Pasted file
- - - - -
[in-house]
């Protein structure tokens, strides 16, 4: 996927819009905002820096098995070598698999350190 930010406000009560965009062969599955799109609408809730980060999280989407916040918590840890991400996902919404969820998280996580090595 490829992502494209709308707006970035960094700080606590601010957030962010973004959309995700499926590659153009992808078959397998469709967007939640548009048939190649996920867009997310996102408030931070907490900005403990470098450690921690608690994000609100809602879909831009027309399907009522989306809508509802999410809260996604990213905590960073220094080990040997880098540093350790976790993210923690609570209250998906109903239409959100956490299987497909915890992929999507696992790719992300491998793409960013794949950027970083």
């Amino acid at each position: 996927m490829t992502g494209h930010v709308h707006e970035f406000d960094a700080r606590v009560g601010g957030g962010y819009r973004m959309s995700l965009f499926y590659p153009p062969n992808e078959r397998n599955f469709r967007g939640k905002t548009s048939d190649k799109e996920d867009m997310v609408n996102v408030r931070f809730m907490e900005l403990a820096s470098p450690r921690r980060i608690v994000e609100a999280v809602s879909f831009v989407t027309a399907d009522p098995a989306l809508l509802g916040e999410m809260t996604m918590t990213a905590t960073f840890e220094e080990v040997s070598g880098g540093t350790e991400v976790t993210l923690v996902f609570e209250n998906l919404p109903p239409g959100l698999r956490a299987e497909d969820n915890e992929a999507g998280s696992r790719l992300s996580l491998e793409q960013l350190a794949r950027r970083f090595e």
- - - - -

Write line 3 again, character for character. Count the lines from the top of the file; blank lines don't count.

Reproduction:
């Amino acid at each position: 996927m490829t992502g494209h930010v709308h707006e970035f406000d960094a700080r606590v009560g601010g957030g962010y819009r973004m959309s995700l965009f499926y590659p153009p062969n992808e078959r397998n599955f469709r967007g939640k905002t548009s048939d190649k799109e996920d867009m997310v609408n996102v408030r931070f809730m907490e900005l403990a820096s470098p450690r921690r980060i608690v994000e609100a999280v809602s879909f831009v989407t027309a399907d009522p098995a989306l809508l509802g916040e999410m809260t996604m918590t990213a905590t960073f840890e220094e080990v040997s070598g880098g540093t350790e991400v976790t993210l923690v996902f609570e209250n998906l919404p109903p239409g959100l698999r956490a299987e497909d969820n915890e992929a999507g998280s696992r790719l992300s996580l491998e793409q960013l350190a794949r950027r970083f090595e």